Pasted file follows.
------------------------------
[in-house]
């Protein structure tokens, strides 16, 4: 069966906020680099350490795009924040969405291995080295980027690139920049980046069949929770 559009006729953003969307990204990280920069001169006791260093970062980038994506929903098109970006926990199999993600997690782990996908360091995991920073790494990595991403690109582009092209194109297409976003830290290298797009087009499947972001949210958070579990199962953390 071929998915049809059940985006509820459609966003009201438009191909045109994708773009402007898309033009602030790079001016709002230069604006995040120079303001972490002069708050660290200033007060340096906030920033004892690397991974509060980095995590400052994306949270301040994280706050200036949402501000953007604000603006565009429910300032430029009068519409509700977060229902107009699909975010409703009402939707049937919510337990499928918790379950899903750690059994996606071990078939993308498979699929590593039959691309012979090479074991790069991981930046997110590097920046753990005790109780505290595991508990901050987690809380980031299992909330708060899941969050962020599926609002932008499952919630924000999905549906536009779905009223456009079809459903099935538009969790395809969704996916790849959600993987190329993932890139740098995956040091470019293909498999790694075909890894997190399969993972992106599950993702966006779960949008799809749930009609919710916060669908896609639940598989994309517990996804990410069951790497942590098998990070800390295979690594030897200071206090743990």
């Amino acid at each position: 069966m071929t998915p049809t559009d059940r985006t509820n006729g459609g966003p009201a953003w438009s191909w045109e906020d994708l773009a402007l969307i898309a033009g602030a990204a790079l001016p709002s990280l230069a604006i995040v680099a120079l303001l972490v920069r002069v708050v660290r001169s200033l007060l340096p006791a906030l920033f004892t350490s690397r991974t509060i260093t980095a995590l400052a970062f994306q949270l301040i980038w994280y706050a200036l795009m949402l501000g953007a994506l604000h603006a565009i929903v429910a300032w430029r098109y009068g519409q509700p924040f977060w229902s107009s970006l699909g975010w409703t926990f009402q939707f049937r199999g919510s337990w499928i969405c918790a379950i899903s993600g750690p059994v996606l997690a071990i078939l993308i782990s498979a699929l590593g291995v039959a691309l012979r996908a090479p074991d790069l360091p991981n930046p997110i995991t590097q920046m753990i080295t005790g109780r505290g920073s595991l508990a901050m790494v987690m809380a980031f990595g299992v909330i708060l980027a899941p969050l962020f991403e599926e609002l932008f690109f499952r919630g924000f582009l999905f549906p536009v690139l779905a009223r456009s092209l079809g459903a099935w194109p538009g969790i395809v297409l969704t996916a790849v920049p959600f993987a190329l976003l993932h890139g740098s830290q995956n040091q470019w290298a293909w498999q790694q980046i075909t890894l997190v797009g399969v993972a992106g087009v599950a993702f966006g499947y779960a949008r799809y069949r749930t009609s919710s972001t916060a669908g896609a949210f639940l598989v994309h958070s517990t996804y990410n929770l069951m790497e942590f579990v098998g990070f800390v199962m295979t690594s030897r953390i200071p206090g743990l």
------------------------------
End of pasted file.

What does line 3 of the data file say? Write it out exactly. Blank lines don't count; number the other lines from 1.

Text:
């Amino acid at each position: 069966m071929t998915p049809t559009d059940r985006t509820n006729g459609g966003p009201a953003w438009s191909w045109e906020d994708l773009a402007l969307i898309a033009g602030a990204a790079l001016p709002s990280l230069a604006i995040v680099a120079l303001l972490v920069r002069v708050v660290r001169s200033l007060l340096p006791a906030l920033f004892t350490s690397r991974t509060i260093t980095a995590l400052a970062f994306q949270l301040i980038w994280y706050a200036l795009m949402l501000g953007a994506l604000h603006a565009i929903v429910a300032w430029r098109y009068g519409q509700p924040f977060w229902s107009s970006l699909g975010w409703t926990f009402q939707f049937r199999g919510s337990w499928i969405c918790a379950i899903s993600g750690p059994v996606l997690a071990i078939l993308i782990s498979a699929l590593g291995v039959a691309l012979r996908a090479p074991d790069l360091p991981n930046p997110i995991t590097q920046m753990i080295t005790g109780r505290g920073s595991l508990a901050m790494v987690m809380a980031f990595g299992v909330i708060l980027a899941p969050l962020f991403e599926e609002l932008f690109f499952r919630g924000f582009l999905f549906p536009v690139l779905a009223r456009s092209l079809g459903a099935w194109p538009g969790i395809v297409l969704t996916a790849v920049p959600f993987a190329l976003l993932h890139g740098s830290q995956n040091q470019w290298a293909w498999q790694q980046i075909t890894l997190v797009g399969v993972a992106g087009v599950a993702f966006g499947y779960a949008r799809y069949r749930t009609s919710s972001t916060a669908g896609a949210f639940l598989v994309h958070s517990t996804y990410n929770l069951m790497e942590f579990v098998g990070f800390v199962m295979t690594s030897r953390i200071p206090g743990l």